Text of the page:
The Rio Grande is disappearing. Demand for water is growing as snow packs shrink, rain patterns shift and average temperatures rise faster than they ever have in the past 11,000 years.Read more
Today began with a paddle across the last few miles of Elephant Butte Lake, and then a long walk to the old shoreline of Caballo Lake.
It was less fun than I had hoped for.
The high was near 95, and moving from 8 a.m. until 7:30 p.m. I made a little more than 20 miles. The river bottom was mud and rock, occasionally interrupted by foot-deep stagnant pools that were almost long enough to justify the time it took to unpack and inflate the raft I carried with me.
The dried-out lake bottom of Caballo was full of invasive salt cedar, interspersed underneath with hidden groves of invasive Russian olive. The cedar makes you sneeze, but the olive has two-inch long thorns with a tendency to stick into any leg that passes too close. The thorns hold for a moment, dig in and then leave scratches just deep enough to draw drops of blood.
Erich missed out on the fun as he was off at a clinic having a tick bite looked at. After taking that photo of his canoe under a canopy of stars last week, he laid on his back to look up at the Milky Way. That bit of rest came with the cost of feeling nauseous the next day and breaking into chills the next.
It is always something out here.
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As they travel, Colin and Erich are taking water samples for the following periodic water quality tests. In partnership with The Meadows Center for Water and the Environment’s Texas Stream Team Program at Texas State University, the results will be added to a public database it helps maintain for research and monitoring water quality.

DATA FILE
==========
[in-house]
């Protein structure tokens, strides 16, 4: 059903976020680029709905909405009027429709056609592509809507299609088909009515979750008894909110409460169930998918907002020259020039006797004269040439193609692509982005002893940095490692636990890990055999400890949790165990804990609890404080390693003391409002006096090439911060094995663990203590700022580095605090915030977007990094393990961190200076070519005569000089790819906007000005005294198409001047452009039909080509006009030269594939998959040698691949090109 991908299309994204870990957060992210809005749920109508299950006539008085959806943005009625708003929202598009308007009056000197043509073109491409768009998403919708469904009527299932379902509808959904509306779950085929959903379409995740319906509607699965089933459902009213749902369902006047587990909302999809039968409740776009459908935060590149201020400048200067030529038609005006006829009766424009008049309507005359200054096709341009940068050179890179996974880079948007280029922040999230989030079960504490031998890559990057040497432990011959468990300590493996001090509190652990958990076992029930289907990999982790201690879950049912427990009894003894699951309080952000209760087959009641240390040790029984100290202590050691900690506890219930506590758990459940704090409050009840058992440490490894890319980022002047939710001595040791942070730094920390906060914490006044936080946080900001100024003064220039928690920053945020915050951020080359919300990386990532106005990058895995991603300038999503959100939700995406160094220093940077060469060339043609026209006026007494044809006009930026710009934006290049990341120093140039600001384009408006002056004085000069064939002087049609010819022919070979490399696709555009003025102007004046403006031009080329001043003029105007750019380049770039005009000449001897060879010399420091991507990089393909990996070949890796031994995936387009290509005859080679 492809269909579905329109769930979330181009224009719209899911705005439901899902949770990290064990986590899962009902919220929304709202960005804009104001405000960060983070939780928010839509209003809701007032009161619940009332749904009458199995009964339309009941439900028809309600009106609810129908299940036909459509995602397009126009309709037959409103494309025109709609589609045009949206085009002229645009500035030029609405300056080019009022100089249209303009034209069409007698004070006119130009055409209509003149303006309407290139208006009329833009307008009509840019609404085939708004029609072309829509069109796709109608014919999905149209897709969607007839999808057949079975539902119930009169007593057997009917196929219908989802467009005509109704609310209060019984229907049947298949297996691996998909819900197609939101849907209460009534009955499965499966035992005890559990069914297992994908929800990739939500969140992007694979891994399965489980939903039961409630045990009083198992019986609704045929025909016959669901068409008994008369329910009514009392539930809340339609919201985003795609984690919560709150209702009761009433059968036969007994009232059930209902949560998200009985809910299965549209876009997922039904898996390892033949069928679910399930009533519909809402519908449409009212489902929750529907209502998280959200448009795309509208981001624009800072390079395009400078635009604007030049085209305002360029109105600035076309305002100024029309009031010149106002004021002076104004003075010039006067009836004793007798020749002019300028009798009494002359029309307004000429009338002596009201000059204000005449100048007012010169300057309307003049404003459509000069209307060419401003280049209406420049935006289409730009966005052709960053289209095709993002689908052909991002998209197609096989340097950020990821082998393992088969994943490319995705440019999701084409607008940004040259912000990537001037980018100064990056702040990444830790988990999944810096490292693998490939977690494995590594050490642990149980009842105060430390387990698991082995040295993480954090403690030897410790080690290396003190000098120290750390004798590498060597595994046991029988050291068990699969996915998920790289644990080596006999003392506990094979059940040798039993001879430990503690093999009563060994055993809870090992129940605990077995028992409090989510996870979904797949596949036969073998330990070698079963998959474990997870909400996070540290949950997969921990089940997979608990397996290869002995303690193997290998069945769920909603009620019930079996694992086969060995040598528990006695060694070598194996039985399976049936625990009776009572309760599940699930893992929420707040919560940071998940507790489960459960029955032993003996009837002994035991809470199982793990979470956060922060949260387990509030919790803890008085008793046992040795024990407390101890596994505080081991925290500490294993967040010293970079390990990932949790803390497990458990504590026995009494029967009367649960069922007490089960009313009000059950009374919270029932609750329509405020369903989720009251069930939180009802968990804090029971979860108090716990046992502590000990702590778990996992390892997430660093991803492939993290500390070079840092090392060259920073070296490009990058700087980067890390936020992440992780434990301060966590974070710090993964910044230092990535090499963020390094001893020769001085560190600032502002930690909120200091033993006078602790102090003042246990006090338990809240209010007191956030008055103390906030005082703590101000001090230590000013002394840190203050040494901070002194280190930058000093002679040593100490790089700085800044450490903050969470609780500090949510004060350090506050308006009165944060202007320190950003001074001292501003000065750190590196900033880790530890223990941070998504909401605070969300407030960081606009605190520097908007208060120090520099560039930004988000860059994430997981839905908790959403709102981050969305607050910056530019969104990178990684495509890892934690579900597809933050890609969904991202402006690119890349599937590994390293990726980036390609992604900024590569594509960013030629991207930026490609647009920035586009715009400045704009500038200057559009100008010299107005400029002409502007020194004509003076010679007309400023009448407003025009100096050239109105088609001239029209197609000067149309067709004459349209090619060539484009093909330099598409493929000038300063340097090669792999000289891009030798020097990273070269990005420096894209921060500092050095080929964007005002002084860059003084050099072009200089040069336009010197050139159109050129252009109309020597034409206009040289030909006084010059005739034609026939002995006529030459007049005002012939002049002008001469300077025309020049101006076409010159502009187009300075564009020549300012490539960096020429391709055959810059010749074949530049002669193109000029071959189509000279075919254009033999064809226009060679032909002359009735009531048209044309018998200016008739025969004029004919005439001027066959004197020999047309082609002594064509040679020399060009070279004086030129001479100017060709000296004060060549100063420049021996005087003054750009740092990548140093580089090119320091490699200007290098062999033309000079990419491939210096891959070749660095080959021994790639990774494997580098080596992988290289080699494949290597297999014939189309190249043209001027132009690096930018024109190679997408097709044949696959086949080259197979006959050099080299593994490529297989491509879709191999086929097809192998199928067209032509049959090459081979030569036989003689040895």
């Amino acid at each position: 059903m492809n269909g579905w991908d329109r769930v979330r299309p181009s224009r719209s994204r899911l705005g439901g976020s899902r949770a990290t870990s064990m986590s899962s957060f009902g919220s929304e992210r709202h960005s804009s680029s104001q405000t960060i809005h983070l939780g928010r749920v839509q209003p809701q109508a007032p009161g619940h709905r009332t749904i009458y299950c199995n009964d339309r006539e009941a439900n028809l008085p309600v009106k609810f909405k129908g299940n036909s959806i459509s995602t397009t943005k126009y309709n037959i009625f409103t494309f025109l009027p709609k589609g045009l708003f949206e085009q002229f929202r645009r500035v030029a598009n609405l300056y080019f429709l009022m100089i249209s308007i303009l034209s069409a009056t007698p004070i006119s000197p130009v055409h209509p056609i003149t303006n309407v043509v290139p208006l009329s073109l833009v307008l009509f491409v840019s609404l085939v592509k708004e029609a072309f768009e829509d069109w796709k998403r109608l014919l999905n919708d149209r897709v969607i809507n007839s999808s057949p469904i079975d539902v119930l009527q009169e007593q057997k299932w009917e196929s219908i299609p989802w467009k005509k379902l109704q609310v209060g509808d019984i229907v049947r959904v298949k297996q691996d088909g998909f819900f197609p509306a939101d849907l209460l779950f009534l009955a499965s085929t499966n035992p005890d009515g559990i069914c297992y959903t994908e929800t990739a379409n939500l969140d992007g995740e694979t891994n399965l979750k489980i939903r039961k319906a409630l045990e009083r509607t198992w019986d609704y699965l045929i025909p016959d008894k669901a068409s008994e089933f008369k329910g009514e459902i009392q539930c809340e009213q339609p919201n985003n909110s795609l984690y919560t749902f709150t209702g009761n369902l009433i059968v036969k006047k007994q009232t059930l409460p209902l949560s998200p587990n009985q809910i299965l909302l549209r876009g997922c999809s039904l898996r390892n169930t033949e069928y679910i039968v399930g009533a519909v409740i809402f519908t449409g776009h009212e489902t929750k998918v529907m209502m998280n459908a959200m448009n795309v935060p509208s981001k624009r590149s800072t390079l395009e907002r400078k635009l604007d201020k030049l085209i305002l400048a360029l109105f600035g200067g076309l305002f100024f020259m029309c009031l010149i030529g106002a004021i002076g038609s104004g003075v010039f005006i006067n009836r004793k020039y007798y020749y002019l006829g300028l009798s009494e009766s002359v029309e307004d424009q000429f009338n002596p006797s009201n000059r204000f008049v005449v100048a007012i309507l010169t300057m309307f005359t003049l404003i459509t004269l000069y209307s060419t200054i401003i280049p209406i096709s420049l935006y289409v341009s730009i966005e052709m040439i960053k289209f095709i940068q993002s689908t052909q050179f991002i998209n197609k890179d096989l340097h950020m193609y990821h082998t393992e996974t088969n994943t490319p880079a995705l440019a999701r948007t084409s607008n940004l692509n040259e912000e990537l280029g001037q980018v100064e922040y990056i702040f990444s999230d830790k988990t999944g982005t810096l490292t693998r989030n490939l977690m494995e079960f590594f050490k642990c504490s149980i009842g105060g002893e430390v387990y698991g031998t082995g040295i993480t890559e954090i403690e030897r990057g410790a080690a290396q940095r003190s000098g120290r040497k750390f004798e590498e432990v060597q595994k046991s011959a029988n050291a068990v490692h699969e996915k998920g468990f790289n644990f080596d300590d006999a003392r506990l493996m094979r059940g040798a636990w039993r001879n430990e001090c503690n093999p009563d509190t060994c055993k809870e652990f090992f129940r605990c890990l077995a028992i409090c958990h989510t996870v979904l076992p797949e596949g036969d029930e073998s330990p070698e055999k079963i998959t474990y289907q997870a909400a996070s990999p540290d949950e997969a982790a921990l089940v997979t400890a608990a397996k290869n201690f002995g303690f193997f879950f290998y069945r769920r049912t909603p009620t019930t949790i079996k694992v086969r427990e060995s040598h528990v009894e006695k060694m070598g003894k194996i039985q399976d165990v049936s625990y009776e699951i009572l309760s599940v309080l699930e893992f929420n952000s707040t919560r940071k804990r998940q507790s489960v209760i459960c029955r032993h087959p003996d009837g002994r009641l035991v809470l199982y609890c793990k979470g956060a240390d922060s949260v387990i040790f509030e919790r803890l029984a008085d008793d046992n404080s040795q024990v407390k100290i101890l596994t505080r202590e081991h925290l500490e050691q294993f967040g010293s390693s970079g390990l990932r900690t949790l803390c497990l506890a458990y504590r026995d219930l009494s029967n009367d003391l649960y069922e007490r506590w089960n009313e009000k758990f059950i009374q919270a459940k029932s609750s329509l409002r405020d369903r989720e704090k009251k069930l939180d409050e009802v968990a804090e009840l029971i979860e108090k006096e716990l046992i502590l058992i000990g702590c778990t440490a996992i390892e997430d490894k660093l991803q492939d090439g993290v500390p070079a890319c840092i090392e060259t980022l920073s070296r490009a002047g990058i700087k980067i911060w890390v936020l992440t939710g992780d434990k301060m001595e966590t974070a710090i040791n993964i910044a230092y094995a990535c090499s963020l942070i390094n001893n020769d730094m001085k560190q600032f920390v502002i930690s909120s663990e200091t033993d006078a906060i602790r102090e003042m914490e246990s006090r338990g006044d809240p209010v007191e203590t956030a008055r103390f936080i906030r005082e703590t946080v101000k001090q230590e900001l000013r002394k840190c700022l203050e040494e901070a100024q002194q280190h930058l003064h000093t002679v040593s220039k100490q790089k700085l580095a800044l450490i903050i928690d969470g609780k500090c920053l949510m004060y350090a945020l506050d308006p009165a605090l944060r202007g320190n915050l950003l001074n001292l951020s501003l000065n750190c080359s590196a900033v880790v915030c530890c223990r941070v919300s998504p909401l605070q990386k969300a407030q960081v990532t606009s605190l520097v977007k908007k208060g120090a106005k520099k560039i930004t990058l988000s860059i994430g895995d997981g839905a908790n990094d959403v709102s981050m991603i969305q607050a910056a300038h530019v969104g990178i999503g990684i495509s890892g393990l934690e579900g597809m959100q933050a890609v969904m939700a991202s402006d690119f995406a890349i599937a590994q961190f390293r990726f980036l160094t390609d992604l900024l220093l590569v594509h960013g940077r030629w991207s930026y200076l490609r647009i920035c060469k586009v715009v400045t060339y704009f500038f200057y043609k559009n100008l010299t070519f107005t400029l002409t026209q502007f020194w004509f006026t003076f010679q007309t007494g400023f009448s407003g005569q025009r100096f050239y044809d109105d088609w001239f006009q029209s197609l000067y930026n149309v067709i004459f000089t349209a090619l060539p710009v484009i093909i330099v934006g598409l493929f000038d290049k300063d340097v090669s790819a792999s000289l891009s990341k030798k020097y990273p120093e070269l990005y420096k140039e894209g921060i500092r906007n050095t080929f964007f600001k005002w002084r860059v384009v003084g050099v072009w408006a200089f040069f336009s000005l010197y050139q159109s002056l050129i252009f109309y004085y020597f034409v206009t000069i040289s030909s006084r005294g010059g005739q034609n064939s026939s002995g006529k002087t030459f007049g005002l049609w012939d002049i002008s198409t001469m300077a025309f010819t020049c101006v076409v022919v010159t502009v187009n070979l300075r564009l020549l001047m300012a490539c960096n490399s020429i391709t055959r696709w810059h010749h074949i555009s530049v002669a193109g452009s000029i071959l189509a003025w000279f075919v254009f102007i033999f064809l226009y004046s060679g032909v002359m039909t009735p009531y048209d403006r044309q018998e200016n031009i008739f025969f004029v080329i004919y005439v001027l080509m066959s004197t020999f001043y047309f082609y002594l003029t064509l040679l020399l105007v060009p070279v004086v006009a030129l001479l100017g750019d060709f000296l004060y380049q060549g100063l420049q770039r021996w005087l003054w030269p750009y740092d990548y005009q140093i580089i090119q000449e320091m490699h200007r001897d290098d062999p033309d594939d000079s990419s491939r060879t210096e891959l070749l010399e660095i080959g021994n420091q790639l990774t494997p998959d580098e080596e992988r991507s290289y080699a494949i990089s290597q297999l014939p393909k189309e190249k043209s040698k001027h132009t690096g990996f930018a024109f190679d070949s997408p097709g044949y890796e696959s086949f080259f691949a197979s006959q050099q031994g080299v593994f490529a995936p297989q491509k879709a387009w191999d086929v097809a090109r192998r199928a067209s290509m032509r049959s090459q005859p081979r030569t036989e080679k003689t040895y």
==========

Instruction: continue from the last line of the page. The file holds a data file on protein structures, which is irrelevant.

While making his way to the Gulf of Mexico, Colin will be periodically activating a device that uses satellite technology to share his current location. Use this map to see where he traveled on this day.
|Check-In||Time of Check-In (CST)||Latitude||Longitude|
To report on and understand the haphazard irrigation system the Rio Grande has become and the changes it is going through, Colin decided the best approach would be to travel the length of the Rio Grande by foot and small boat.
He knew it would give him a unique perspective on a river that few understand. It did require many long days of moving slowly and camping on muddy riverbanks, but Colin likes that sort of thing.
The benefit was it provided access to people who wanted to share their stories and experiences with the Rio Grande. Via Facebook and chance encounters, Colin made instant friends who opened their homes. They provided help from loaning their trucks to their cell phone contact lists to help tell the story of the Rio Grande.
The trip would not have been possible without their help, along with the dedicated assistance of David Lozano, Jason Jones and Daniel Dibona, who drove thousands of miles to get people and boats in place.